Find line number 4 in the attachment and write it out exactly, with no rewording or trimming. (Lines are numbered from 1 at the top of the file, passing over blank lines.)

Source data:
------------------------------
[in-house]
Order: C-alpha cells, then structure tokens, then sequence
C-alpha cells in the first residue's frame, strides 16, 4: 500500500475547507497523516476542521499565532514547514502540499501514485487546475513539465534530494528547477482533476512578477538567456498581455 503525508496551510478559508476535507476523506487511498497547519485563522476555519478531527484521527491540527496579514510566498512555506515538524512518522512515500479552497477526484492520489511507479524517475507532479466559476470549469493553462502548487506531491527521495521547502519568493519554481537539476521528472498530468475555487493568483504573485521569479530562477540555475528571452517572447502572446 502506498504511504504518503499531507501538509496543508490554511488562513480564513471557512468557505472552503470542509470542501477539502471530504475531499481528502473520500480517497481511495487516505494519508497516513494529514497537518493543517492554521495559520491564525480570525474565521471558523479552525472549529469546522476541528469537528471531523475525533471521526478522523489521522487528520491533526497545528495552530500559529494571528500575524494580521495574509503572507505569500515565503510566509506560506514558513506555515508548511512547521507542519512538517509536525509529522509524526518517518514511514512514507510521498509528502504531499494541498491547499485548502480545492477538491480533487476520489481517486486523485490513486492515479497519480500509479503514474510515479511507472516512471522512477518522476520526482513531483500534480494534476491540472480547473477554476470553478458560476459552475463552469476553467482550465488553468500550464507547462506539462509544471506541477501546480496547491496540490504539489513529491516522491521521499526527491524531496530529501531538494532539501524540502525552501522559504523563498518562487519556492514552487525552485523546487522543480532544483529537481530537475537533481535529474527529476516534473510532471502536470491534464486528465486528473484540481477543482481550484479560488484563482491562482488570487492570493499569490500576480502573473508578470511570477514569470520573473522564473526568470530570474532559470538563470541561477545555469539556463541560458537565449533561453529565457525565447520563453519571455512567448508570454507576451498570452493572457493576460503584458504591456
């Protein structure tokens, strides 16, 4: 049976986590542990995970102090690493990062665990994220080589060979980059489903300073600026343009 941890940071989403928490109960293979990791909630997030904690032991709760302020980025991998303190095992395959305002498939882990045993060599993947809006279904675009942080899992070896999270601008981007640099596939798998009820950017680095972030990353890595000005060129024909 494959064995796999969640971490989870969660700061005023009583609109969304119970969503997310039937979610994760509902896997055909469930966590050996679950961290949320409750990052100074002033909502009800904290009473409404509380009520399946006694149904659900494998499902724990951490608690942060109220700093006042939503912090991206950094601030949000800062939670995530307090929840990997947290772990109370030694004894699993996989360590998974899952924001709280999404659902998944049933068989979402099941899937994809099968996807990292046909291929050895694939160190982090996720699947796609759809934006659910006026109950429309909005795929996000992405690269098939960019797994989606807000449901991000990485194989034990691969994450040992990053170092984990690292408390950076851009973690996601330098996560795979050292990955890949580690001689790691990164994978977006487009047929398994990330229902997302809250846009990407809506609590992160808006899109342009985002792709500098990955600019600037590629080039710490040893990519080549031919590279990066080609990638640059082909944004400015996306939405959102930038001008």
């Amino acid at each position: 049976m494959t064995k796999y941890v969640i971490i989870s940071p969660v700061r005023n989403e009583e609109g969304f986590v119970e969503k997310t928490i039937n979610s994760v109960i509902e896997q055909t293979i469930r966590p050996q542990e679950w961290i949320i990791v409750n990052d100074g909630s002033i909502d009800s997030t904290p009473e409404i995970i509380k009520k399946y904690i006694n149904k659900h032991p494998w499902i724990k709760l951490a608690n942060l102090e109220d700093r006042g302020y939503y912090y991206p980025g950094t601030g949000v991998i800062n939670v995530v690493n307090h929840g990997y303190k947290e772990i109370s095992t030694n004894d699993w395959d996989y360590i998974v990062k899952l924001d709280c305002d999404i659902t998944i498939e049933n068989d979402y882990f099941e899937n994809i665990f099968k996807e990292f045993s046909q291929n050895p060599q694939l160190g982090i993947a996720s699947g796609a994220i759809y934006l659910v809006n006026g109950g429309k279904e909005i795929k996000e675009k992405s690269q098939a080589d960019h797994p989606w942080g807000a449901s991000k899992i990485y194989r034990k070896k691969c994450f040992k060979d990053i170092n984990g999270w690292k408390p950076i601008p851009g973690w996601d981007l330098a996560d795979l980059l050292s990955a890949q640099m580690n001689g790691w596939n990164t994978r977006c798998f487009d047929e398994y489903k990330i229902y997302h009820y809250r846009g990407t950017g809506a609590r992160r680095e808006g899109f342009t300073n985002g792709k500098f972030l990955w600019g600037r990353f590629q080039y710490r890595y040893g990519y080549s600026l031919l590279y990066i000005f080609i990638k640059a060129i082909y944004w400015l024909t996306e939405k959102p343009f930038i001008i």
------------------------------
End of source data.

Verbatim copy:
């Protein structure tokens, strides 16, 4: 049976986590542990995970102090690493990062665990994220080589060979980059489903300073600026343009 941890940071989403928490109960293979990791909630997030904690032991709760302020980025991998303190095992395959305002498939882990045993060599993947809006279904675009942080899992070896999270601008981007640099596939798998009820950017680095972030990353890595000005060129024909 494959064995796999969640971490989870969660700061005023009583609109969304119970969503997310039937979610994760509902896997055909469930966590050996679950961290949320409750990052100074002033909502009800904290009473409404509380009520399946006694149904659900494998499902724990951490608690942060109220700093006042939503912090991206950094601030949000800062939670995530307090929840990997947290772990109370030694004894699993996989360590998974899952924001709280999404659902998944049933068989979402099941899937994809099968996807990292046909291929050895694939160190982090996720699947796609759809934006659910006026109950429309909005795929996000992405690269098939960019797994989606807000449901991000990485194989034990691969994450040992990053170092984990690292408390950076851009973690996601330098996560795979050292990955890949580690001689790691990164994978977006487009047929398994990330229902997302809250846009990407809506609590992160808006899109342009985002792709500098990955600019600037590629080039710490040893990519080549031919590279990066080609990638640059082909944004400015996306939405959102930038001008």